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Tuesday, July 19, 2016

Chicken in the pot with vegetables and barley. By Diana Henry.

Chicken in the pot with vegetables and barley recipe - Telegraph
A whole chicken poached with leeks and carrots makes a substantial and comforting broth
This is one of the best things I cook. It's like a substantial version of the chicken soup my family grew up with.
SERVES 6
INGREDIENTS
1 medium-sized chicken, about 1.6kg
4 leeks
300g long slim carrots, preferably with greenery
1½ tbsp olive oil
1 onion, finely chopped
2 celery sticks, finely chopped
bouquet garni, plus more parsley stalks
200ml dry vermouth
55g pearl barley
about 4 tbsp chopped flat-leaf parsley leaves
METHOD
Remove any discoloured layers from the leeks and trim and discard the dark tops. Cut into 4cm lengths and wash thoroughly under running water. Trim the carrots, leaving a little tuft of greenery if there is any. Wash really well,
but don't peel. Cut fatter carrots into halves or quarters lengthways.
Heat the oil in a heavy-based casserole over a medium heat and brown the chicken on all sides. Try not to tear the skin as you turn it over (I use wooden spoons), and season as you go. Remove the chicken, set it aside and add the onion and celery to the pot. Sauté gently until the onion is softening but isn't coloured, about five minutes.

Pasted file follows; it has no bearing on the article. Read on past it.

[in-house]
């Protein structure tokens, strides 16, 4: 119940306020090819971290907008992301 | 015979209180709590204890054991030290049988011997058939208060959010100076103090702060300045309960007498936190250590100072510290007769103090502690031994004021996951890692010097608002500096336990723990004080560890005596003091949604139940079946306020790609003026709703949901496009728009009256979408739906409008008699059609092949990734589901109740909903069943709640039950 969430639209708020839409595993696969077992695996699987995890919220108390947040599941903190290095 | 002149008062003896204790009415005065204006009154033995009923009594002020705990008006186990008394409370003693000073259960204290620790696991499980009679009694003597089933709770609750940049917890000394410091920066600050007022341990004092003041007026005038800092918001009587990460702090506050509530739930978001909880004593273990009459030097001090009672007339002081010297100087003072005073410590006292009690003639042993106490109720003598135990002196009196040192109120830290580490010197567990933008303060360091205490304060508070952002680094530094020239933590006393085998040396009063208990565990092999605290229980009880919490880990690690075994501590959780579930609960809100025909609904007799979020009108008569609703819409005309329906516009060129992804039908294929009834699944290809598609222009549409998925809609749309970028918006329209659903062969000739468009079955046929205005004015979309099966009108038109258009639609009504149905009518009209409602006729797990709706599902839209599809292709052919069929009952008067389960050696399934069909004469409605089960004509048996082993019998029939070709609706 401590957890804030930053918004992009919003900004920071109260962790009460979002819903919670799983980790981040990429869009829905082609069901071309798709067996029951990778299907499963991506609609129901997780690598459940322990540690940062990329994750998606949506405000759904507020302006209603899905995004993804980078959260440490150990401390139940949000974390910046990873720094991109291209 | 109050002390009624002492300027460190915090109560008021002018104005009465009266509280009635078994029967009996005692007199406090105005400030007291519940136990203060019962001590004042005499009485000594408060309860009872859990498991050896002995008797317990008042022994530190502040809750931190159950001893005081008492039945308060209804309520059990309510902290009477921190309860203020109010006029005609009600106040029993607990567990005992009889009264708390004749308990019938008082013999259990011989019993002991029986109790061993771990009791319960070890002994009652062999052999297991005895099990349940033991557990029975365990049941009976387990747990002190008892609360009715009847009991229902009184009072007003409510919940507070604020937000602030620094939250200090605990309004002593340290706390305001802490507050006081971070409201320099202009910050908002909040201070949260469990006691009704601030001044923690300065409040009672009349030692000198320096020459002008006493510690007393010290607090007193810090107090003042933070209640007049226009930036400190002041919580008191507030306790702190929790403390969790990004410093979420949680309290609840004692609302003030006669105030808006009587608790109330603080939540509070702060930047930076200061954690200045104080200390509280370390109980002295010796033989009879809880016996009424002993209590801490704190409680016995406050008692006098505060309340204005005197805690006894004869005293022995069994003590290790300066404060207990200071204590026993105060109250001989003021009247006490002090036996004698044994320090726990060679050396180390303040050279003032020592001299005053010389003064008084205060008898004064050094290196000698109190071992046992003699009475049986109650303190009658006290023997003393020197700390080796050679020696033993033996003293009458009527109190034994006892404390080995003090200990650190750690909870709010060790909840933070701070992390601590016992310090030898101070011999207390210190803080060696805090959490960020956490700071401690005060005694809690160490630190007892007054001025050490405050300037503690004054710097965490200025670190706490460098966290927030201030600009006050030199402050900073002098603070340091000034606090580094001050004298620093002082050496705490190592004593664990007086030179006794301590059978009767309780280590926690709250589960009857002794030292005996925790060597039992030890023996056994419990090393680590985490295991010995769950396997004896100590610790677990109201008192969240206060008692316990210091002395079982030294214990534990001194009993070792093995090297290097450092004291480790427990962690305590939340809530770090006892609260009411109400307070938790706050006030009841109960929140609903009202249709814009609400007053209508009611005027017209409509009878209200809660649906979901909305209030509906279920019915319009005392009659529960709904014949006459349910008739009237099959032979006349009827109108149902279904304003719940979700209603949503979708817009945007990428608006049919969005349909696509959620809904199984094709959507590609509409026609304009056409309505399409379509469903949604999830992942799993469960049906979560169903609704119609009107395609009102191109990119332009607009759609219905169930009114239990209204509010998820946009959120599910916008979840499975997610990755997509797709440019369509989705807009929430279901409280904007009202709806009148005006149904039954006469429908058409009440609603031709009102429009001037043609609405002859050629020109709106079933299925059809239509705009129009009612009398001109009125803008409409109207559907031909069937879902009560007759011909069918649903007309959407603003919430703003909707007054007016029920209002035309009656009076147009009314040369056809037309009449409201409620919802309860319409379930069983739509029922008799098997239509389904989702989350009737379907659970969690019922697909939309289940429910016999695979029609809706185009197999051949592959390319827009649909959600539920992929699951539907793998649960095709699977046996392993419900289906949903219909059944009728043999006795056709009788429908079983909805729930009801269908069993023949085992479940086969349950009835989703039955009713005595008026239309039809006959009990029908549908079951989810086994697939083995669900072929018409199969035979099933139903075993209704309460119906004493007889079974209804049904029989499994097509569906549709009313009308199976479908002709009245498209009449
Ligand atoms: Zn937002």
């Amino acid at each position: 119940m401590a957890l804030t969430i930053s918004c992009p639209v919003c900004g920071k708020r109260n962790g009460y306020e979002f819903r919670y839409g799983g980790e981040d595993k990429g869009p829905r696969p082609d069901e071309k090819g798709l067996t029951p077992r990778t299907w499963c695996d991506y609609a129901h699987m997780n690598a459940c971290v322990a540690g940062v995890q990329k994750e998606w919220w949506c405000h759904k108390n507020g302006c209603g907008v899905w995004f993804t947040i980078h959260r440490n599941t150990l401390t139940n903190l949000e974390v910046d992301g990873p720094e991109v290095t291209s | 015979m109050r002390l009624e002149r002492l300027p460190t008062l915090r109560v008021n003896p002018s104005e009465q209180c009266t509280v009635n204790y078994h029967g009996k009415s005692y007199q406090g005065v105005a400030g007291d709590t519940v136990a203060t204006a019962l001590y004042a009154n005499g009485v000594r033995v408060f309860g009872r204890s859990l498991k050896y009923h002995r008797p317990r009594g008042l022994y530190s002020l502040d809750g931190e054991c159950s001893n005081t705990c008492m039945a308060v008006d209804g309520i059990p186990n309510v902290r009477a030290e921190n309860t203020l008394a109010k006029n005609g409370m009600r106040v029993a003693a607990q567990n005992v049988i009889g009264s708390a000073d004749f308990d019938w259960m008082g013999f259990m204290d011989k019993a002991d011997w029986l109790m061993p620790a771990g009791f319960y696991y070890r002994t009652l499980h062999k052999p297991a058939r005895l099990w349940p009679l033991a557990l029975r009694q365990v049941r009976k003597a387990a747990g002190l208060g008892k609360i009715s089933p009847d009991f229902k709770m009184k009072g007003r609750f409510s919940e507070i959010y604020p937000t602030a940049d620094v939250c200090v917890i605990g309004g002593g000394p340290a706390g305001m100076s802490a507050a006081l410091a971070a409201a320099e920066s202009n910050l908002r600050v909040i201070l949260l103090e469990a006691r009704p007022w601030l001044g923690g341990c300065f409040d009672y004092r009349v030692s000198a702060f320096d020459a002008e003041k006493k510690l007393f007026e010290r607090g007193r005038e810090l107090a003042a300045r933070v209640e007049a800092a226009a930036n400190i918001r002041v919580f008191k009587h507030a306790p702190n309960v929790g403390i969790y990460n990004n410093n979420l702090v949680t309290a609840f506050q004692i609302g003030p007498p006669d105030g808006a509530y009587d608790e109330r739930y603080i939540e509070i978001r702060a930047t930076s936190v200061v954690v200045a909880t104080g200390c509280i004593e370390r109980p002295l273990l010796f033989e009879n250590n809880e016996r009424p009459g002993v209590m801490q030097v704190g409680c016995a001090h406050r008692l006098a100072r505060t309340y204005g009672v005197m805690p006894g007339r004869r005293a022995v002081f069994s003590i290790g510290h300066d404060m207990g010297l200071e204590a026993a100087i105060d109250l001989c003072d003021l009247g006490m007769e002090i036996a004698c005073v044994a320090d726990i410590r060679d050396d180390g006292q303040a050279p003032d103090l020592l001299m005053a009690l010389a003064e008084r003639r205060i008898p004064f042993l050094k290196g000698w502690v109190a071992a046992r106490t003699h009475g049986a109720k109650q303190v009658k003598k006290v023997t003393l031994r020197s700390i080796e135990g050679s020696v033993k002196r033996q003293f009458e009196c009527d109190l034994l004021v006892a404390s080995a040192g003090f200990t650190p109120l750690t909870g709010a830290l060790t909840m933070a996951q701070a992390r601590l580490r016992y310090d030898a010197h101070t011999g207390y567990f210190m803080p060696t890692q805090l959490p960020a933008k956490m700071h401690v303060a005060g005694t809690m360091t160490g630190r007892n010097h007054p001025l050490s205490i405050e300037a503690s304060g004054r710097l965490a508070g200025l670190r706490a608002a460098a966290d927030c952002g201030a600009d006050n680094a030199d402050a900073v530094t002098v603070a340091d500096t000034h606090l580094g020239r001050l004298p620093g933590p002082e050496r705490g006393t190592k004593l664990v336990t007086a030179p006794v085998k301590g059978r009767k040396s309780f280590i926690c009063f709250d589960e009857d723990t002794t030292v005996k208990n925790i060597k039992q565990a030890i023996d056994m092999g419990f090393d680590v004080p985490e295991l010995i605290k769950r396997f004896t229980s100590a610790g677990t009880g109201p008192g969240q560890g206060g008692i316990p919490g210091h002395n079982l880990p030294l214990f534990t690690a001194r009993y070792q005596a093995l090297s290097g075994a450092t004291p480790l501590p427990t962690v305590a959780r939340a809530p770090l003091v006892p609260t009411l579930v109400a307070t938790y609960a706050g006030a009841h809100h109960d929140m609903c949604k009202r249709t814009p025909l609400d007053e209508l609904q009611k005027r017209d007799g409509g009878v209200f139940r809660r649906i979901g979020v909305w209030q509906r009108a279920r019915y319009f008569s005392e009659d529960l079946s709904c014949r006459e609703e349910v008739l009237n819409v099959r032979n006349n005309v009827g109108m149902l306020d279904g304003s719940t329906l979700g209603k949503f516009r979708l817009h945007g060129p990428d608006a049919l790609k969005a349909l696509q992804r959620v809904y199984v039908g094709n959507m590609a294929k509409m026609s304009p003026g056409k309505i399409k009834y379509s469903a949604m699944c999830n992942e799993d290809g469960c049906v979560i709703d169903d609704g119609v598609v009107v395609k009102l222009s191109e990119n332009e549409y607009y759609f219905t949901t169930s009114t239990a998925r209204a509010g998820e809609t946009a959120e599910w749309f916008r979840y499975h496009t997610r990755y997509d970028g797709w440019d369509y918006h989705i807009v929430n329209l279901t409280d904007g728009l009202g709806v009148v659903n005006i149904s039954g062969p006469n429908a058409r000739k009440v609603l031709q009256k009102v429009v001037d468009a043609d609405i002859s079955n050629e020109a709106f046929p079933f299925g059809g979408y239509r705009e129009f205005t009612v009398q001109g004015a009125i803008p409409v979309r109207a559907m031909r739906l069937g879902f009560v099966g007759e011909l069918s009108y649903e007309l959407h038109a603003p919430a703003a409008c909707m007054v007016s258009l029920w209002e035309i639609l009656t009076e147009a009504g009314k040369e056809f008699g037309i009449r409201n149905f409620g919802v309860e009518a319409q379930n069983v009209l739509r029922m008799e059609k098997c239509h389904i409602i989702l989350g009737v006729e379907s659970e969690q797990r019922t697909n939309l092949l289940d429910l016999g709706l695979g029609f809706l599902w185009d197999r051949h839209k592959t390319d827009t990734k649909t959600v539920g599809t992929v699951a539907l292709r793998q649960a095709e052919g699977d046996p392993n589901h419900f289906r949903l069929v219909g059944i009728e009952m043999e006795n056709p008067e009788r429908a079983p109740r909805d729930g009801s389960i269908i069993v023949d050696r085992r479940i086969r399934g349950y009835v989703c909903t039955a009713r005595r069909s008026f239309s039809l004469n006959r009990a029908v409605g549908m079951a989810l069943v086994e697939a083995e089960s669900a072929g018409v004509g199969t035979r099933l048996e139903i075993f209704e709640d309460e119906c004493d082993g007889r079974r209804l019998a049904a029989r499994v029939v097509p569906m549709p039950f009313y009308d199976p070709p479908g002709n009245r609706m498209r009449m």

Return the chicken and add the bouquet garni, parsley stalks, carrots, a good grinding of black pepper, the vermouth and 800ml of water. Bring to the boil, then immediately reduce the heat right down, cover and poach the chicken for 1½ hours. The water must not boil – it has to be gentle or the chicken will become tough. With 45 minutes of cooking time left, add the barley. With 15 minutes left, add the leeks. At the end, add the chopped parsley.
Serve in big broad soup plates, giving each person some of the vegetables, barley, broth and chicken. My mum serves boiled potatoes with this, which you can break up in your broth, or buttered wheaten (soda) bread. I must admit to gilding the lily a little and offer cream, mustard and sometimes even horseradish.

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